• Building from within. “What sets us apart is that we have guys who cut their teeth right here in Baltimore, learning the way we do things,” Newsome affirms. “And we have had some great guys with Phil Savage, ‘Shack’ [James Harris], George Kokinis, Eric DeCosta and other people who were helping these young scouts along the way. I think that’s the secret. It’s not Ozzie. It’s the way we do things, and the way these guys gravitate to the process of the Baltimore Ravens.”
  • Hire passionate professionals. “[Ravens] players believe, and that’s the beauty of it,” states Ryan, who worked with Newsome from 1999-2008. “Ozzie brings in the right kind of players, and one thing we’ve always talked about is we don’t want to coach effort. And that’s the thing – we don’t. [Ravens] guys love to play the game, and those are the guys you surround yourself with. That’s why you have a chance to be successful [in Baltimore].”
  • Walk the talk. Really, go to work. Newsome’s motivation and work ethic are also reasons many people respect him. One specific way that devotion shines through is in his everyday routine. If Ozzie’s not in his office or out on the practice field, he can be found on the treadmill in the Ravens’ weight room. Exercising daily (and often putting in two-a-days), Ozzie says his workouts are just another way he tracks the pulse of the team.
  • Stay engaged.  “By being around the coaches and players out at practice,” Newsome states, “and being in that weight room around those players, I think I get a chance to build some things in my mind of how I’d like the makeup of our football team.”

OK, so now I’ve justified watching football for the next five months all in the name of Human Resources research.

Working With HR: Part 1. Great Piece From Down Under!

It’s time for CIOs and HR to recognise their similarities and plan for the next generation of leaders.
Tell me if you’ve heard this one before: “Managers aspire to be strategic, but they are required to fulfil their duties as a functional expert.”

If you think this applies to the role of the CIO, held back by the purely technical needs of the operation that impede the opportunities for strategic management, you’d be right. But you might be surprised to learn that this judgement was not written for IT management, but for human resources (HR).

In a recent research paper titled HR on the Line, author Dr Paul Gollan, associate professor of the Department of Marketing and Management at Macquarie University, says that line managers within both large and small organisations see the HR function as good at meeting operational goals, but 60 per cent believe that HR limits their ability to meet business goals.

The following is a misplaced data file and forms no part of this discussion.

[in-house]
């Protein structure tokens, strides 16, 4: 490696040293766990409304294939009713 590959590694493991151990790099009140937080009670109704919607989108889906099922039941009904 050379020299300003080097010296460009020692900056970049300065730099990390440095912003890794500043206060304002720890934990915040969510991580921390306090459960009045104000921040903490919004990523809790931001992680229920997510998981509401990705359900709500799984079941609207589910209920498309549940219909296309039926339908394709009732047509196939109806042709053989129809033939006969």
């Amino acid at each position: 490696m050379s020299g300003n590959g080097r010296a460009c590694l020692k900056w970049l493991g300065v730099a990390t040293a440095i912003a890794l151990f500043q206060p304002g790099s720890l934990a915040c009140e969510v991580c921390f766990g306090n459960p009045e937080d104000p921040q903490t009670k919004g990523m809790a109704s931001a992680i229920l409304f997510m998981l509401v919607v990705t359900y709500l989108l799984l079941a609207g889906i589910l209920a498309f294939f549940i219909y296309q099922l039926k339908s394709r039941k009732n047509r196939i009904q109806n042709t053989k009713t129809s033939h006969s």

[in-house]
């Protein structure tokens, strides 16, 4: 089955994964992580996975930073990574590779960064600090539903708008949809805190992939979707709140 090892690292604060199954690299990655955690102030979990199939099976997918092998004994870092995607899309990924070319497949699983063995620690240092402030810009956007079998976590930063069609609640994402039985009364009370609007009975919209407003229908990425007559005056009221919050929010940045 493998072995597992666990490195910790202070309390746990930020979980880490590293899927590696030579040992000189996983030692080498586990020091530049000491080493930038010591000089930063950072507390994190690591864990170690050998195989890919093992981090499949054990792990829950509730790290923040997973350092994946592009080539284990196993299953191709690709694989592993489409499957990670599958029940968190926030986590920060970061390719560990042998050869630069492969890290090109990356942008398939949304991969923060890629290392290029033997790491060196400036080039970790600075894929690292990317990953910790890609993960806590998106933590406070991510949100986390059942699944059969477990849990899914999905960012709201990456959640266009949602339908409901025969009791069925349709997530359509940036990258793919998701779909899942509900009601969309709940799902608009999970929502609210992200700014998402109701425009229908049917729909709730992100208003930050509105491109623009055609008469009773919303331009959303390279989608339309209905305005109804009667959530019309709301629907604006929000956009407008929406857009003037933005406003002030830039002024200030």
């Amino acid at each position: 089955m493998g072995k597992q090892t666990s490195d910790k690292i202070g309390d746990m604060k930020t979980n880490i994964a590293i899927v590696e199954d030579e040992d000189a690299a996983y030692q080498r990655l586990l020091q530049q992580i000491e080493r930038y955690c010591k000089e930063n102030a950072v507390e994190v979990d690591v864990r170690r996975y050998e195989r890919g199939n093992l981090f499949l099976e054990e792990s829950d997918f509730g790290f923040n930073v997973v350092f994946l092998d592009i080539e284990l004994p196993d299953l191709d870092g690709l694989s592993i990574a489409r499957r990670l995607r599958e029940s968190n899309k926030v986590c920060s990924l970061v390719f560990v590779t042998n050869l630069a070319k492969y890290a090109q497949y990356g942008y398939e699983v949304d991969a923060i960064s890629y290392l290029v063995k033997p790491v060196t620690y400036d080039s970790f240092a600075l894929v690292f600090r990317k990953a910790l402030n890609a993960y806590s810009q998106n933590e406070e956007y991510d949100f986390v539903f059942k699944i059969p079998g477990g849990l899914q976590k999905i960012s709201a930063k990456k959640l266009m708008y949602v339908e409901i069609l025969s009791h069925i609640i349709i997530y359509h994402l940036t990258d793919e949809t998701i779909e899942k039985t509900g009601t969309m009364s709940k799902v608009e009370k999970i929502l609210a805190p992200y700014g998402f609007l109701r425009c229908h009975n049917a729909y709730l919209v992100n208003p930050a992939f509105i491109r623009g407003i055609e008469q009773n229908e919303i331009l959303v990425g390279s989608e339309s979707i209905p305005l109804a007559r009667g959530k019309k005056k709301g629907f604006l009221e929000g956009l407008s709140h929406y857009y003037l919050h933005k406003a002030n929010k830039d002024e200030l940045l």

Historically the relationship between CIOs and HR has never been close

“A startling statistic,” he says, “but one that supports the traditional role assigned to the function of HR — that of being an administrative paper shuffling rather than a business driven strategic development.

“Some organisations still perceive the HR function to be lower in the management hierarchy, and due to lack of clear financial outcomes, it is often not taken seriously.”

Substitute IT for HR, and “routine technology operations” for “paper shuffling”, and you probably have a scenario that sounds horribly familiar.

Marketing, operations and even finance are seen in many organisations as those departments that are at the cutting edge of organisational strategy and forward vision — the rest are there to keep the wheels turning.

But if HR and IT share a similar reputation, how well do they get on with each other? Do they work in partnership, and can they help each other step up through the ‘management hierarchy’?

Most organisations at least espouse the mantra of ‘people are our greatest asset’. And in an environment where there might be a skills shortage, especially in IT, you would think these two departments would work very much hand-in-hand to ensure they keep the best they have (and the intellectual property they hold) and attract the best that might be available.

Many large IT departments have their own HR function, with staff holding an HR background rather than IT. Others, however, have to rely on the skills and understanding of a department distinct from their own operations, with priorities that may be as much about developing a strategic role for themselves as it is doing the same for other departments.

Joe Perricone, IT manager for the Cerebral Palsy Alliance, says he is “in contact with our HR management team ‘virtually’ daily for all matters, such as breaches of conduct, management decisions and impact to team performance, and most importantly maintaining the integrity of human resources and IS systems”. He adds that “the HR team ensures any changes and business needs are in consultation with IT.

“It simply makes our job easier when support is needed.”

A positive relationship, then.

But, according to Robert Yue, vice-president of recruitment management software supplier SuccessFactors Australia, “Historically the relationship between CIOs and HR has never been close. Both departments had different objectives and were responsible for running different areas of the business.”

Harking back to Gollan’s assessment, Yue says “HR for many organisations was not typically a strategic player at the boardroom of the business. It has often been known as the department responsible for the back office of the company such as handling administrative tasks such as payroll and healthcare benefits.”

He adds, however, that thanks to advancements in technology, HR is becoming empowered to play a pivotal role in business execution, allowing it to see the “death of the three-ring binder”.

Perricone agrees, and takes it further: “HR’s reliance on IT is of upmost importance and highest priority. For example, pays need to be on-time, every time and correctly.” Whether dishing out the brown envelopes can be seen as strategic, it is certainly an important part of business execution. Unpaid employees are, by tradition, not a happy lot, so anything IT can do to ensure this process runs smoothly is bound to be appreciated by all. Then again, if IT fails to deliver, everybody in the company knows who’s to blame.

Peter Acheson, CEO of recruitment firm PeopleBank Australia, says this awareness goes right to the top. “CEOs say: I have a real interest in the CIO because IT is the one thing I can get fired over.”

One need only look at recent events concerning IT issues which have led to some senior executives losing their positions to see how importantly management regard IT — as a department that keeps the wheels turning.

There’s a pressing need from the top levels, therefore, for HR to understand the needs of IT, and help it achieve the best performance possible.  Source:  Tim Mendham, CIO Australia.